Local churches can vary in size of gatherings, location of gatherings, frequency of gatherings. Some local churches might make a weekly habit of singing songs aloud together and then listening to a prepared sermon, others might only do this once a month while joining in other activities during other gatherings, like group discussions and studies, prayer meetings, or gatherings geared toward serving others in the community.

    Some churches pay a few believers to serve the body while others depend on the volunteer service of believers. Some churches appoint specific male believers to offices like elder and pastor while other churches depend on male and female believers to fulfill the responsibilities of elders and pastors without explicitly assigning offices.

    All these varieties of Christian community add up to God making known his manifold wisdom through the church. I’m not sure Miller specified his involvement in church. The closest he got was describe the joy and fellowship he experiences working with his team in his company. How many of us are privileged enough to say that God has built a church among us and our coworkers in our jobs?

    Reply
    • Avatar

      Joel,

      Thank you for taking the time to respond to my post.
      You said,
      “Second, I’m not convinced that the formula you’ve advanced in your post
      represents a prescription for church that all believers should follow
      to the letter. God can manifest Christian community in many different
      ways.” I find it interesting that rather than responding to my comments
      with Scriptural engagement you post your opinion that “God can manifest
      Christian community in many different ways.” Also rather than dealing
      with the biblical argumentation in the post you say, “I’m not convinced
      that the formula you’ve advanced in your post represents a prescription
      for church that all believers should follow to the letter.” If that the
      case then I’m not convinced that you’ve read the New Testament epistles
      which were written to churches gathering together in local expressions.
      Read the opening of every Pauline epistle and tell me who the letter is
      addressed to? The Church! Not individuals but the church in that place.

      You
      said, “All these varieties of Christian community add up to God making
      known his manifold wisdom through the church. I’m not sure Miller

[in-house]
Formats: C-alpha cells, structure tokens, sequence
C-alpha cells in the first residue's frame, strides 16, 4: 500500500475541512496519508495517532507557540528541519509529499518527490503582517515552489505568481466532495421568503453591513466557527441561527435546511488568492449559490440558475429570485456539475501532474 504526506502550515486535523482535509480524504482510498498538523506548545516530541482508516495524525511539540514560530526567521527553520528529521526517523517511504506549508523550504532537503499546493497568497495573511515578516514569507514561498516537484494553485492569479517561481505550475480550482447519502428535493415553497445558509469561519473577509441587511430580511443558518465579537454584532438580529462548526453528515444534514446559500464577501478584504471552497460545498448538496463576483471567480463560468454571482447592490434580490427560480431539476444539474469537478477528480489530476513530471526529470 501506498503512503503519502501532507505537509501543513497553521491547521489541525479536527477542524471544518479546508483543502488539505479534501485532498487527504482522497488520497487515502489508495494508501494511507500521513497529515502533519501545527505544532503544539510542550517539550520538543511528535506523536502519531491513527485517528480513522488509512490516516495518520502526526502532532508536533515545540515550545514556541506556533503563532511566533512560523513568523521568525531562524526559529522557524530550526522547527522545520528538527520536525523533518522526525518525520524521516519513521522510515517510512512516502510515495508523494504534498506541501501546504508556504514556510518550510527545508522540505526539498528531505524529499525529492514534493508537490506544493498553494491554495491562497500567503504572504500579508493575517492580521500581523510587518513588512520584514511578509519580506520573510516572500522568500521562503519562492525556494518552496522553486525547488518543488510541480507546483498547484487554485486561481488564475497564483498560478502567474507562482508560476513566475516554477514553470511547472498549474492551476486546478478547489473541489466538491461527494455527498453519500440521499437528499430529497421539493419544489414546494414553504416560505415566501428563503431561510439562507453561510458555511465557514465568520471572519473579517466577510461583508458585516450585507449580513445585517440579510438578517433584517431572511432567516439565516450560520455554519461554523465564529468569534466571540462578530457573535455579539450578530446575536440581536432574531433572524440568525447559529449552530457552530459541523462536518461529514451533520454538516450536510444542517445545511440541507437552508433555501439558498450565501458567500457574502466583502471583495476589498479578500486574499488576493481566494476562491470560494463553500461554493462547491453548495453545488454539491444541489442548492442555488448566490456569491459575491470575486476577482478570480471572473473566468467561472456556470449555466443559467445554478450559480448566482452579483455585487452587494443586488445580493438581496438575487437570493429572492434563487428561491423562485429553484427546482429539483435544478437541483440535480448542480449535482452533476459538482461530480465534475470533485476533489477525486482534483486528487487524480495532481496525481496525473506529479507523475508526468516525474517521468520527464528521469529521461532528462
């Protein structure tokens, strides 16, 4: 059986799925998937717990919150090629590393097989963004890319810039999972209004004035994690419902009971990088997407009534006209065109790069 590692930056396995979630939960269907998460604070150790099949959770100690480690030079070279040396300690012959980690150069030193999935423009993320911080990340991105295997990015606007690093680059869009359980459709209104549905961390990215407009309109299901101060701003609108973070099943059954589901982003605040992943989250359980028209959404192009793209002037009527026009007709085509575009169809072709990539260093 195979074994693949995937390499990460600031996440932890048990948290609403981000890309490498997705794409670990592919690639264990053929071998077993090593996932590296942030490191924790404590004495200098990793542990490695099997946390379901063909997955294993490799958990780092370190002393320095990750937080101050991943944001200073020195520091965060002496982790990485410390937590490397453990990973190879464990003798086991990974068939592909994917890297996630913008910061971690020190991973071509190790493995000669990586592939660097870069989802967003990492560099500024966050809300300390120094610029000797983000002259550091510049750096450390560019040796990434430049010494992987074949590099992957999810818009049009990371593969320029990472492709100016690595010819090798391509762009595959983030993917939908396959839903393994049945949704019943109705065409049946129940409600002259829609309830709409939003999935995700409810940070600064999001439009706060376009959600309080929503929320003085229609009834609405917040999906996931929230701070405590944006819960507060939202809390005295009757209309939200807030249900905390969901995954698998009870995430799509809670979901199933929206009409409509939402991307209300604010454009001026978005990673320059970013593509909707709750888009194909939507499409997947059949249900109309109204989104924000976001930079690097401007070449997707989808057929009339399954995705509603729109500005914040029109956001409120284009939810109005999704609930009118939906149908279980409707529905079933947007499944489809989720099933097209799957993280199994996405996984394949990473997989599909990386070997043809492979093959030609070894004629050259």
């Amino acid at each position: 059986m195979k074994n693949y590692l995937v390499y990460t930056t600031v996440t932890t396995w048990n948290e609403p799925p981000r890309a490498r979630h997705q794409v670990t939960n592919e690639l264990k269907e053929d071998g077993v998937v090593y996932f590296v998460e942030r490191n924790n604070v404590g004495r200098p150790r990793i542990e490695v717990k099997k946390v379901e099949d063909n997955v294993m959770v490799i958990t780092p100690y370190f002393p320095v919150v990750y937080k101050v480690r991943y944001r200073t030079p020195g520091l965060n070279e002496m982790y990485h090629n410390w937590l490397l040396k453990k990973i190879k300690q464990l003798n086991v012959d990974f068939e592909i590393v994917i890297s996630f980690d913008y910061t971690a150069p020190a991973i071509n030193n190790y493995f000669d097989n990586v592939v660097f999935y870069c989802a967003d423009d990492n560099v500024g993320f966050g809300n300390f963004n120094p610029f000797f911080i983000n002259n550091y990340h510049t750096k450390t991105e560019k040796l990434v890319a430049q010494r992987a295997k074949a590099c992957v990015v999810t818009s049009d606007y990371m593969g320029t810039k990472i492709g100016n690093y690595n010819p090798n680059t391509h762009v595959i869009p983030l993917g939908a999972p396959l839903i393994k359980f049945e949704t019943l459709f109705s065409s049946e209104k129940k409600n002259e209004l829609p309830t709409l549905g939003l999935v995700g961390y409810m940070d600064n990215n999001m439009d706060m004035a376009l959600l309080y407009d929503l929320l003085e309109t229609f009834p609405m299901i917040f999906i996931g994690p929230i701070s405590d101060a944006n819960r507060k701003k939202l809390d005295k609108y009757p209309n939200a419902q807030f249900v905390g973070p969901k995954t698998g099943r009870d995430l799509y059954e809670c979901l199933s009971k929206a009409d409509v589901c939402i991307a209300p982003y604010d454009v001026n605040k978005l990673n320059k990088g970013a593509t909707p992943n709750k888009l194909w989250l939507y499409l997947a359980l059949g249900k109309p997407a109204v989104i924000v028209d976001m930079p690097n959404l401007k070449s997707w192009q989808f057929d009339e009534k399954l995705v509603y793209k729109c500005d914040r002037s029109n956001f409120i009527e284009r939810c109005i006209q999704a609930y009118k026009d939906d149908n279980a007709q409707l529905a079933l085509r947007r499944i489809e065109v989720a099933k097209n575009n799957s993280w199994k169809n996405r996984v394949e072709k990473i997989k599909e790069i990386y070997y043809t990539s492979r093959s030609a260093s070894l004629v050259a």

specified his involvement in church. The closest he got was describe the
      joy and fellowship he experiences working with his team in his company.
      How many of us are privileged enough to say that God has built a church
      among us and our coworkers in our jobs?”

      Unlike what you said
      Miller is actually very clear about his thoughts on attending church
      when he states, “Do I attend church? Not often, to be honest. Like I
      said, it’s not how I learn. But I also believe the church is all around
      us, not to be confined by a specific tribe.” The Bible as I made clear
      in my post is very clear about the importance of attending a local
      church and being under godly authority. I stand by my comments in the
      post and encourage you to consider the biblical argumentation in the
      post.

      Reply
  2. Avatar

    In this age, chuch is not something we attend. Rather, it is what we become by virtue of our devotion to Christ. The organized church demonstrates that it is not the kingdom of God by it obvious divisions. If you truly want to love the church, love those who love Christ…whether they go to church or not.

    Reply
    • Avatar

      Mike,

      Thanks for taking the time to respond to my post.

      You said, “This age, chuch is not something we attend. Rather, it is
      what we become by virtue of our devotion to Christ. The organized church
      demonstrates that it is not the kingdom of God by it obvious divisions. If you
      truly want to love the church, love those who love Christ…whether they go to
      church or not.”

      According to you then a local church isn’t important
      because we can just love Christ without being a part of the Church? While I
      appreciate the sentiment of your post I disagree with your points. Furthermore,
      when one considers that the Apostle Paul opens his letters not to individual
      Christians but to Christians gathered together in local churches the point you
      make here about “If you truly want to love the church, love those who love
      Christ” is diminished. I understand what you are saying about divisions but you
      are also undermining the importance of the local church which is established by
      God. As a Christian, since you say you love Jesus you should love His Church. A
      failure in loving the Church demonstrates a lack of love for Christ. Finally, I
      find it interesting that rather than engaging the biblical argumentation of the
      post you decide to offer your opinion without engaging the content of the post
      itself.

      Reply
      • Avatar

        Thanks for the reply, Dave.

        Reply

Trackbacks/Pingbacks

  1. an yet ANOTHER internet controversy!: going to church | Defeating the Dragons - […] And then this happened. […]
  2. and yet ANOTHER internet controversy!: going to church | Defeating the Dragons - […] And then this happened. […]
  3. Top Posts February 2014 - - […] for February 2014. 1) Loving Christ, Loving the Church A Response to Donald Miller by Dave Jenkins https://servantsofgrace.org/loving-christ-loving-the-church-a-response-to-donald-miller/ 2) …
  4. The Daily Roundup: 4 February 2014 | - […] Loving Christ, Loving the Church: A Response to Donald Miller – Dave Jenkins provides his response to Donald Miller’s…
  5. The Daily Roundup: 4 February 2014 - Servants of Grace - […] Loving Christ, Loving the Church: A Response to Donald Miller – Dave Jenkins provides his response to Donald Miller’s…